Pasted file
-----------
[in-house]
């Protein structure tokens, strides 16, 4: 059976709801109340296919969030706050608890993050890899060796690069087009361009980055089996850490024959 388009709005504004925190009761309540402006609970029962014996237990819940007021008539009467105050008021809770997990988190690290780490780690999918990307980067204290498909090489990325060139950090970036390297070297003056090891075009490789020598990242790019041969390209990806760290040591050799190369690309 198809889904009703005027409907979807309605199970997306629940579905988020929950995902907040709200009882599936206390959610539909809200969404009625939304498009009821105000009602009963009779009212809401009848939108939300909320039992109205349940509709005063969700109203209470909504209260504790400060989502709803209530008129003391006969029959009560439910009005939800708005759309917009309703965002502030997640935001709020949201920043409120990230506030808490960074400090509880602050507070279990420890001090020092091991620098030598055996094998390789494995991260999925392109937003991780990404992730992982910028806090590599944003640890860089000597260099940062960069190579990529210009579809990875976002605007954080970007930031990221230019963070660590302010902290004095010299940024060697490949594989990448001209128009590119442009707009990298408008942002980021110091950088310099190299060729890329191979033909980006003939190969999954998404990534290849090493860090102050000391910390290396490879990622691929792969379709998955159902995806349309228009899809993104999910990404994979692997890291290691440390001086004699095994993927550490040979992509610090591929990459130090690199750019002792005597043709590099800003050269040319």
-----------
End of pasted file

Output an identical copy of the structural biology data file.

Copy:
[in-house]
């Protein structure tokens, strides 16, 4: 059976709801109340296919969030706050608890993050890899060796690069087009361009980055089996850490024959 388009709005504004925190009761309540402006609970029962014996237990819940007021008539009467105050008021809770997990988190690290780490780690999918990307980067204290498909090489990325060139950090970036390297070297003056090891075009490789020598990242790019041969390209990806760290040591050799190369690309 198809889904009703005027409907979807309605199970997306629940579905988020929950995902907040709200009882599936206390959610539909809200969404009625939304498009009821105000009602009963009779009212809401009848939108939300909320039992109205349940509709005063969700109203209470909504209260504790400060989502709803209530008129003391006969029959009560439910009005939800708005759309917009309703965002502030997640935001709020949201920043409120990230506030808490960074400090509880602050507070279990420890001090020092091991620098030598055996094998390789494995991260999925392109937003991780990404992730992982910028806090590599944003640890860089000597260099940062960069190579990529210009579809990875976002605007954080970007930031990221230019963070660590302010902290004095010299940024060697490949594989990448001209128009590119442009707009990298408008942002980021110091950088310099190299060729890329191979033909980006003939190969999954998404990534290849090493860090102050000391910390290396490879990622691929792969379709998955159902995806349309228009899809993104999910990404994979692997890291290691440390001086004699095994993927550490040979992509610090591929990459130090690199750019002792005597043709590099800003050269040319």